fri 23/08/2019

theartsdesk Olympics: The Golden Age | reviews, news & interviews

theartsdesk Olympics: The Golden Age

theartsdesk Olympics: The Golden Age

Ballet and football have long been secret lovers, but are rarely seen out together in public

Goal-den age: Debbie Reynolds as the ball in the football ballet from 'I Love Melvin'

Rio Ferdinand did four years' ballet training as a child, England manager Graham Taylor sent the national squad to dance classes, while the Royal Ballet once ran an active football team. Ballet and football have long been secret lovers backstage. But they have only been rarely seen out together in public.

The tidy formations and rehearsed moves that please in dance theatre aren't compatible with the unpredictable spontaneity of football, and while kings of grace such as Ronaldinho, Zinedine Zidane or Dennis Bergkamp bring tears to the eyes with their individual flair, it's the overall arc of a team triumph that is more likely to be exploitable in music or dance.

Or so the Soviets thought in 1929, when Leningrad's state theatre announced a Soviet-wide competition to create a ballet libretto. The winning plot had a USSR national football team travel to Europe, resist "unhealthy eroticism" from Western corruptions (such as tea, tango and foxtrots), and win a triumphant victory. The Golden Age was to be a rallying call emphasising the greatness of the USSR and its youth, uniting its most exciting young composer, most distinguished choreographers and outstanding dancers in a fable whose messages all could readily understand.

golden age posterDmitri Shostakovich was possibly the most avid football fan who ever became a composer. He was just 23, a vigorous new superstar in the musical firmament, full of youthful certainty and political optimism, seriously involved with young worker art and theatre. In the 1920s USSR culture was not the lividly oppressed propaganda machine it would become as Stalin tightened his grip, but an astonishingly vigorous and innovative period for lyric theatre by any light - The Bedbug, The Nose, The Golden Age, The Bolt, Lady Macbeth of Mtsensk were the young Shostakovich's lightning-bright creations for a bold new Soviet lyric theatre, and their cutting edge drew him fatally to the attention of Stalin, who moved swiftly to stop him in his tracks by force.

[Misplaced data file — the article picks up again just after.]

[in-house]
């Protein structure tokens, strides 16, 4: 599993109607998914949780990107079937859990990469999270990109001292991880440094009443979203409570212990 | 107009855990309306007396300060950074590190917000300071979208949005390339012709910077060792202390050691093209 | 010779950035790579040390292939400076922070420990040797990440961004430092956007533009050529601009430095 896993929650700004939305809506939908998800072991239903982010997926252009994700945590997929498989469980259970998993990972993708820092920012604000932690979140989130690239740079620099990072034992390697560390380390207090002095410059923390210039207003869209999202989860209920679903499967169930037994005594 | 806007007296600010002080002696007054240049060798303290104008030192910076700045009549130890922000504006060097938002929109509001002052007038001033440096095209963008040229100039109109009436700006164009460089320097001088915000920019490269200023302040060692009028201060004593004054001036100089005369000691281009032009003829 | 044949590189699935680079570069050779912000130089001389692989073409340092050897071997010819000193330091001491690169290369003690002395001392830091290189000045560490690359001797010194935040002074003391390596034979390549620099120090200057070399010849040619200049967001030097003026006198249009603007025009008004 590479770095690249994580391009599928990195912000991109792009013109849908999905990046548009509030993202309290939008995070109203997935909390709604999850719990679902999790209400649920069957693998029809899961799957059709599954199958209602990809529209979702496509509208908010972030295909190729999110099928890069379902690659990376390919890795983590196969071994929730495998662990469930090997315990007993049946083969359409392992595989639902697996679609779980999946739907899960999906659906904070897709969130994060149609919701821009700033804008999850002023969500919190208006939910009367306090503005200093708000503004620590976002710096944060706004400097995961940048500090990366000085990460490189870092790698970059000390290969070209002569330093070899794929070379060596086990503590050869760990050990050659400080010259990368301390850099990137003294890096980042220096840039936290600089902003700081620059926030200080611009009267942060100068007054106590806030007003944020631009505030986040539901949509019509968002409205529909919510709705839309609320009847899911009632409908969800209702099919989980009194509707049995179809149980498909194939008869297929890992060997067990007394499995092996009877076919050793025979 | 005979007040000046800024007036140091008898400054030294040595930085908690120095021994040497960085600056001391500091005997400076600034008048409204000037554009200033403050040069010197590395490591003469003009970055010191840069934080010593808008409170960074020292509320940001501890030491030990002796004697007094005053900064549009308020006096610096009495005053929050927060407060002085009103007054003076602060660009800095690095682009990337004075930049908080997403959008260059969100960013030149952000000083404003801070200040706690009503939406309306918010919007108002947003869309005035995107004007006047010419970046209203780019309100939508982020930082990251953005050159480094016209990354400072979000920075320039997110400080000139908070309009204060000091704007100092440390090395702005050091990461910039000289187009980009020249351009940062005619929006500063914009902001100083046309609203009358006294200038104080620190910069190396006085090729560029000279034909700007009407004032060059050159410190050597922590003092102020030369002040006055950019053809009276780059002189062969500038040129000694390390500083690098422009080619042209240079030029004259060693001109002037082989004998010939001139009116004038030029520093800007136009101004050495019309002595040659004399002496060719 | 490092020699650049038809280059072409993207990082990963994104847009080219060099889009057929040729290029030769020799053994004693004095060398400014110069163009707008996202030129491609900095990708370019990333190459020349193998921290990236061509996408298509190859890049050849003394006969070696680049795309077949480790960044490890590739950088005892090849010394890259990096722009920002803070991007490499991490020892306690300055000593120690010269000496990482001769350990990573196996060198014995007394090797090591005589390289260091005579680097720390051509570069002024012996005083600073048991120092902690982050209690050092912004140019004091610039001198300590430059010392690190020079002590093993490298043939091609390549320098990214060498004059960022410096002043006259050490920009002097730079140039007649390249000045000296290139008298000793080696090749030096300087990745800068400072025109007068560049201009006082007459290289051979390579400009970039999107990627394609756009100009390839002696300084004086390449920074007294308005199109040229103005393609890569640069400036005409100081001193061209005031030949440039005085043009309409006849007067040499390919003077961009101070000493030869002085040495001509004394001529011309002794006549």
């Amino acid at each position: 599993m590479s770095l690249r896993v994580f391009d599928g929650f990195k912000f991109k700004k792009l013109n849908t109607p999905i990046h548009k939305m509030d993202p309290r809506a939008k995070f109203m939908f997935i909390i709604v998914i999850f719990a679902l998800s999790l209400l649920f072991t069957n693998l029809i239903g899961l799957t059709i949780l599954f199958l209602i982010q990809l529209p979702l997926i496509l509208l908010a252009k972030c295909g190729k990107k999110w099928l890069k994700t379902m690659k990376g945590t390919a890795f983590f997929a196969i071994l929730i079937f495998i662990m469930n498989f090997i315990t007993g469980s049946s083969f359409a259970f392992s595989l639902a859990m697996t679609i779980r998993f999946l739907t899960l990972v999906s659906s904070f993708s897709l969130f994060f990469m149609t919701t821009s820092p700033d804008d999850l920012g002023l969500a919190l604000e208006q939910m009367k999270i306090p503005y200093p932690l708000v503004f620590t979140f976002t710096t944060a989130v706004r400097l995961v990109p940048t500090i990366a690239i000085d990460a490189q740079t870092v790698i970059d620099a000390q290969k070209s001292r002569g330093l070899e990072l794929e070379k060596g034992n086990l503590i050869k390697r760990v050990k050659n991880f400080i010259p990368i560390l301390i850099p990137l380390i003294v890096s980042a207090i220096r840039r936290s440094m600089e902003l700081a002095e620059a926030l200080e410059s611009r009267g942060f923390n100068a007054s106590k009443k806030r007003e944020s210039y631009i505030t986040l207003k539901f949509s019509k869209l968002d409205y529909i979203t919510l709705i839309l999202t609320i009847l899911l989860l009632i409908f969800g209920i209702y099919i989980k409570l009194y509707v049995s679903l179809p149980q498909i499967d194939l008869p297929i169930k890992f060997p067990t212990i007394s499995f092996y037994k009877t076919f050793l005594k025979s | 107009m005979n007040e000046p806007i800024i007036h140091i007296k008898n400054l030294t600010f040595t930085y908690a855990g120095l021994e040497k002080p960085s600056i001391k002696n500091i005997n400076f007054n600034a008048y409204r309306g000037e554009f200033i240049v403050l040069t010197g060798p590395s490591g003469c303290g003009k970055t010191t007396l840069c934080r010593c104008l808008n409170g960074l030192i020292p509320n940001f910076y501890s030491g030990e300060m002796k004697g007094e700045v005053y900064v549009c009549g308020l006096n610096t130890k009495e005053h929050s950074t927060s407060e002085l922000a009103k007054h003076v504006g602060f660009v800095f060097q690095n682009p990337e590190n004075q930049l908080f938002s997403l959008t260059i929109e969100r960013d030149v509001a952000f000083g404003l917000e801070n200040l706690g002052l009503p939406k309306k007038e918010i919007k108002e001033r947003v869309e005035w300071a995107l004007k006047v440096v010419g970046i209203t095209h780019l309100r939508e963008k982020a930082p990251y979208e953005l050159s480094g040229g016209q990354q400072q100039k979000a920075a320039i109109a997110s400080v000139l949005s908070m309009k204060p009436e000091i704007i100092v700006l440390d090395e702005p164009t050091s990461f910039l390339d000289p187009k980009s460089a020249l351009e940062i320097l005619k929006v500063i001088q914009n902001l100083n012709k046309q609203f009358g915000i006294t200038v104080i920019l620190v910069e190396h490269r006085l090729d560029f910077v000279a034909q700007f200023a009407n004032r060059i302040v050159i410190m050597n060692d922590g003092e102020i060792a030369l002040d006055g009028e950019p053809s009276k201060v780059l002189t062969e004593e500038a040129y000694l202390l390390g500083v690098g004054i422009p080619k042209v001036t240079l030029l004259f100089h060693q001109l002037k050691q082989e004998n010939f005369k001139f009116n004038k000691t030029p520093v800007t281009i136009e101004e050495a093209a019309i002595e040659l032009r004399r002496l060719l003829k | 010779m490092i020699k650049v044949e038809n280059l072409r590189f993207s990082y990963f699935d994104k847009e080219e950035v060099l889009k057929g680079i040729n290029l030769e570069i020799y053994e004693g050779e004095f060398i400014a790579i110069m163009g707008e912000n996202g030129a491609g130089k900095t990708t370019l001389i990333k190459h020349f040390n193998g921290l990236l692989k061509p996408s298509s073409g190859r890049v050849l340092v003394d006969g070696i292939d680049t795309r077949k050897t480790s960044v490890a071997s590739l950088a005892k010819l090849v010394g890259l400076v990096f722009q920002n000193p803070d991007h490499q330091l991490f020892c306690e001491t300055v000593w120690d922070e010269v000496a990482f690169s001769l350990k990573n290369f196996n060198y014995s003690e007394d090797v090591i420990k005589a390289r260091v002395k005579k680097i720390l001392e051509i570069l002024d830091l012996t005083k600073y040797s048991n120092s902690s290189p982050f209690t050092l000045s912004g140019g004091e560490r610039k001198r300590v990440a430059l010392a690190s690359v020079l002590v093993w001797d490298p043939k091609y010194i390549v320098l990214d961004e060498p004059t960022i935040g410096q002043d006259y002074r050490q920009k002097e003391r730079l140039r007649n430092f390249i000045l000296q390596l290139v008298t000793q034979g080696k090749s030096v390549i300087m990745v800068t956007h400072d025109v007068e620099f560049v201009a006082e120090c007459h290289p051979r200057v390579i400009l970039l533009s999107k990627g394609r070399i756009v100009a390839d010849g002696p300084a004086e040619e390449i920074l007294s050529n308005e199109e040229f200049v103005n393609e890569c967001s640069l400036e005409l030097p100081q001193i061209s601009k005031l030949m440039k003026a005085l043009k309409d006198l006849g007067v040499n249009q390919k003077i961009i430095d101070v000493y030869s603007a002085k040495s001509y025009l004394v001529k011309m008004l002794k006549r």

Shostakovich took the demand for uncontaminated new musical forms, pure Soviet creations in a new world free from Western shadows, as an aesthetic challenge. Yet how could he do so in this libretto? There was an obligation to portray "true, good, Soviet" in music, and "bad, decadent, Western", but the trick had to be to avoid making the Western stuff livelier or more seductive good fun than the righteous stuff. A horrible conundrum for a composer with a natural acerbity in his make-up and a limitless curiosity about jazz and other forbidden Western musical fruits. (Pictured left, the original poster.)

Needless to say, the musicians and the public adored the perverted Polka and the twisted Tahiti Trot - which is really "Tea for Two" - while the officials did not. (Below, listen to the Polka)

The staging, however, could not survive the brickbats thrown at it from every side. Chief culprit was the music - half the orchestra said it was needlessly tricky, the leading ballerina, the young starlet Galina Ulanova, said she couldn't dance to it, the committee of choreographers (four of them) united to blame the composer for their incoherent staging, while the designer could not get Shostakovich to tell her what the staging was intended to show.

After the Kirov Theatre premiere in October 1930 the composer wrote with annoyance to his friend, theatre director Nikolai Smolich, "I cannot defend my ballet convincingly since in regard to the artistic content I know I have written an anti-artistic work." In future, he said, he would only work with ideas that stimulated him imaginatively. His next ballet was a proper satire about the sabotage of a new factory machine, but the clock was ticking for him - six years later Stalin’s personal condemnation brought Shostakovich’s most original adventures in lyric theatre to an end.

I cannot defend my ballet convincingly. I know I have written an anti-artistic work

Yet football, at least, was non-political, and he could still find an excuse for composing music about it in 1944, for the NKVD Song and Dance Ensemble's revue Russian River. This was a surreal theatrical press-gang - the NKVD was the secret police (the KGB today), who were responsible for some of the worst threats to Shostakovich in the Thirties. The ensemble was an act of ownership over artists, who, once demobilised from war service, were obliged to answer a second call-up . When the NKVD head Beria, Stalin's right-hand man, ordered a frightened, starved Shostakovich to compose for them refusal was not to be contemplated, but the one number the composer voluntarily suggested was entitled "Football".

In the decades since then, and not just in Russia, the incongruity of football and ballet has become ingrained, loaded with sexuality connotations (which the occasional outing of gay footballers and heterosexual dancers has done little to quell). Here's Robin Williams inventing two fresh jokes in there:


Shostakovich's score never attracted a decent ballet staging - the Bolshoi Ballet chief Yuri Grigorovich ditched the footballing metaphor in his banal 1982 version, and the Kirov Ballet had a disaster with their 2006 production by Noah Gelber, which attempted to retain football metaphors but was humiliated by the critics. In this extract from a Bolshoi Ballet performance in 1988, listening to Shostakovich's tango is more rewarding than watching Grigorovich's choreography.

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